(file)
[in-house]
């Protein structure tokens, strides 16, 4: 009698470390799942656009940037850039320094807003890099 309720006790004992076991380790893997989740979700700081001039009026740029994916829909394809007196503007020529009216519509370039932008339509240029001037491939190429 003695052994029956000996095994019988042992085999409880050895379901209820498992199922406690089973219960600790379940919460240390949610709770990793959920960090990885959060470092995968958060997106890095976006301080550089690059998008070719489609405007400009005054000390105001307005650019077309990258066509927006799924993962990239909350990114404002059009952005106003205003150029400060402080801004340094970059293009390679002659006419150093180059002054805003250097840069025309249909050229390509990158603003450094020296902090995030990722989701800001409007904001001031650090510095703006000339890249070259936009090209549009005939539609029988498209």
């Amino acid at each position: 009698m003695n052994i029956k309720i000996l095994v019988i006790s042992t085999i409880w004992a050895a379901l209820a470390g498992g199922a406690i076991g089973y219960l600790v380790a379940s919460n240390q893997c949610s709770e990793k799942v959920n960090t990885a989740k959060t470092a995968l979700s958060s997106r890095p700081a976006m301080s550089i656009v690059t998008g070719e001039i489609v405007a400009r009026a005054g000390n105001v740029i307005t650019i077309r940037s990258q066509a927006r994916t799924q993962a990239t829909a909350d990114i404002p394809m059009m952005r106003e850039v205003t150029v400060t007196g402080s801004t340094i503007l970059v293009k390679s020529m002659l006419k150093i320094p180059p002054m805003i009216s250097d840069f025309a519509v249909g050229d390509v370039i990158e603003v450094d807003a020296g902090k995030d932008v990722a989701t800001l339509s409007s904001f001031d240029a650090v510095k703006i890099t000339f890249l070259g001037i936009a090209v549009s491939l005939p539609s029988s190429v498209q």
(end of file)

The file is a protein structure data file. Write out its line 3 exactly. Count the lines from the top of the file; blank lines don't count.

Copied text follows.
């Amino acid at each position: 009698m003695n052994i029956k309720i000996l095994v019988i006790s042992t085999i409880w004992a050895a379901l209820a470390g498992g199922a406690i076991g089973y219960l600790v380790a379940s919460n240390q893997c949610s709770e990793k799942v959920n960090t990885a989740k959060t470092a995968l979700s958060s997106r890095p700081a976006m301080s550089i656009v690059t998008g070719e001039i489609v405007a400009r009026a005054g000390n105001v740029i307005t650019i077309r940037s990258q066509a927006r994916t799924q993962a990239t829909a909350d990114i404002p394809m059009m952005r106003e850039v205003t150029v400060t007196g402080s801004t340094i503007l970059v293009k390679s020529m002659l006419k150093i320094p180059p002054m805003i009216s250097d840069f025309a519509v249909g050229d390509v370039i990158e603003v450094d807003a020296g902090k995030d932008v990722a989701t800001l339509s409007s904001f001031d240029a650090v510095k703006i890099t000339f890249l070259g001037i936009a090209v549009s491939l005939p539609s029988s190429v498209q």